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Pharmacological functional (phMRI) studies are making a significant contribution to our understanding of drug-effects on brain systems. Pharmacological fMRI has an additional contribution to make in the translation of disease models and candidate compounds from preclinical to clinical investigation and in the early clinical stages of drug development. Here it can demonstrate a proof-of-concept of drug action in a small human cohort and thus contribute substantially to decision-making in drug development. We review the methods underlying pharmacological fMRI studies and the links that can be made between animal and human investigations. We discuss the potential fMRI markers of drug effect, experimental designs and caveats in interpreting hemodynamic fMRI data as reflective of changes in neuronal activity. Although there are no current published examples of fMRI applied to novel compounds, we illustrate the potential of fMRI across a range of applications and with specific reference to processing of pain in the human brain and pharmacological analgesia. Pharmacological fMRI is developing to meet the neuroscientific challenges. Electrophysiological methods can be used to corroborate the drug effects measured hemodynamically with fMRI. In future, pharmacological fMRI is likely to extend to examinations of the spinal cord and into pharmacogenetics to relate genetic polymorphisms to differential responses of the brain to drugs.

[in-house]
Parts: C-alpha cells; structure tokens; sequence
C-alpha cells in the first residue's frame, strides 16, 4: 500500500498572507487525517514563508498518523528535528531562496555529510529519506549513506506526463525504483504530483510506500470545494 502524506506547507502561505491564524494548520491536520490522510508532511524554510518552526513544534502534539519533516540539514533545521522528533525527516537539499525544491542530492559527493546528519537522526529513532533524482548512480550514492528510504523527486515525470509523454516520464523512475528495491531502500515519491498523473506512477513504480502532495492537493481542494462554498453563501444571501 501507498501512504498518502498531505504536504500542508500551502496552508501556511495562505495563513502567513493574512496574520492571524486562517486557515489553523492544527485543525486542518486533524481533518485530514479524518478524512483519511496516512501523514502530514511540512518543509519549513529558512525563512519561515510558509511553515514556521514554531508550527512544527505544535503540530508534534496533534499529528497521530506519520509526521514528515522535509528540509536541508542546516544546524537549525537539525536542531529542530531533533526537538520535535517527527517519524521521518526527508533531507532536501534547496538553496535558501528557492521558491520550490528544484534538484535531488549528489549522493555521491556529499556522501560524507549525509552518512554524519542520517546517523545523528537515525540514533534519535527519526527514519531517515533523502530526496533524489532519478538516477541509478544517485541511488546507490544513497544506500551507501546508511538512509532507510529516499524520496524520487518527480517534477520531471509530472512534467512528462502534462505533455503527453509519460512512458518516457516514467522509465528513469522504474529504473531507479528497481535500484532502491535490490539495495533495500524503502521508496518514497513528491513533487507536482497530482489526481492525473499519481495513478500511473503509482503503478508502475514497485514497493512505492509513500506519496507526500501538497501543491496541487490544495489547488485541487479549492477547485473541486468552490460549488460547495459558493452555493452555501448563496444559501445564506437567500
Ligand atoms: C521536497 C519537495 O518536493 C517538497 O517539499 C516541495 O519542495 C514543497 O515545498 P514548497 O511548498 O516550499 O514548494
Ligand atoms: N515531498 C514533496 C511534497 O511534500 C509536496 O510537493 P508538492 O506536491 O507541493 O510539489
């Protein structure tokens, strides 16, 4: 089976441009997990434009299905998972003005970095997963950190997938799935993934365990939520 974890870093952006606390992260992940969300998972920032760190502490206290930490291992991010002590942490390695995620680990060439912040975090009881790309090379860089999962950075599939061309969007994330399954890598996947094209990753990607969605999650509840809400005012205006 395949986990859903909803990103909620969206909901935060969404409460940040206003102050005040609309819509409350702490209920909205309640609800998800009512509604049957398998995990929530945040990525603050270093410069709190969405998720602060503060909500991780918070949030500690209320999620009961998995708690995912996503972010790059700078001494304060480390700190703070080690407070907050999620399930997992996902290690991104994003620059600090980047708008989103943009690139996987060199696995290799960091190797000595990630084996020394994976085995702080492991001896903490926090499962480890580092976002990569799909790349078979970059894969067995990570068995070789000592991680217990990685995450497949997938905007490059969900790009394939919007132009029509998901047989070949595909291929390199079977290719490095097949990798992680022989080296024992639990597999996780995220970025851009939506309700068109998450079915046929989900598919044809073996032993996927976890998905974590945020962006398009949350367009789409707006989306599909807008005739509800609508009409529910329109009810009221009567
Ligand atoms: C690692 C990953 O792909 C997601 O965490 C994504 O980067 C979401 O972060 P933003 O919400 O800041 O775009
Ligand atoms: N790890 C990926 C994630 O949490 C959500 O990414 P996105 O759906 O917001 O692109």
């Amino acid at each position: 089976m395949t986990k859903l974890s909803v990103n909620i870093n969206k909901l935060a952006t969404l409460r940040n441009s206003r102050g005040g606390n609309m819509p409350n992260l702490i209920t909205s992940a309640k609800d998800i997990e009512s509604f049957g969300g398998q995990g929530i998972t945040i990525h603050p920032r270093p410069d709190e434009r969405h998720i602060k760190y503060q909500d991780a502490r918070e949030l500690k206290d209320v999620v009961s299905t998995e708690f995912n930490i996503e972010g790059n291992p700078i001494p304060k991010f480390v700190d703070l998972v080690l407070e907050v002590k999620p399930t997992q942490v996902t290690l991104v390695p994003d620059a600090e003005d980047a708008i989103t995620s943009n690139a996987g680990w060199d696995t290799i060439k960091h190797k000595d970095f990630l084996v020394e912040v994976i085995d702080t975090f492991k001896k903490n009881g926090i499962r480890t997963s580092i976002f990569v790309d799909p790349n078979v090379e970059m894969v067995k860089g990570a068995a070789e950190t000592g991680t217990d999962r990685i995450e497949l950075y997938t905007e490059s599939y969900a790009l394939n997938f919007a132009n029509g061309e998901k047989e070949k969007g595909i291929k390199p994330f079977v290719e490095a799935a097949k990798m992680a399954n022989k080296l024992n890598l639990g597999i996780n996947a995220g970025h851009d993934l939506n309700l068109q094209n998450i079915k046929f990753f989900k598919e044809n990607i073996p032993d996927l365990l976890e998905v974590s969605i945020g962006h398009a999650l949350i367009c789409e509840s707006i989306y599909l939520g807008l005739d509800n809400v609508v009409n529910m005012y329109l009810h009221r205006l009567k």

Original publication




Journal article


J Magn Reson Imaging

Publication Date





862 - 876


Animals, Brain, Brain Mapping, Clinical Medicine, Drug Design, Drug Evaluation, Evoked Potentials, Humans, Image Interpretation, Computer-Assisted, Magnetic Resonance Imaging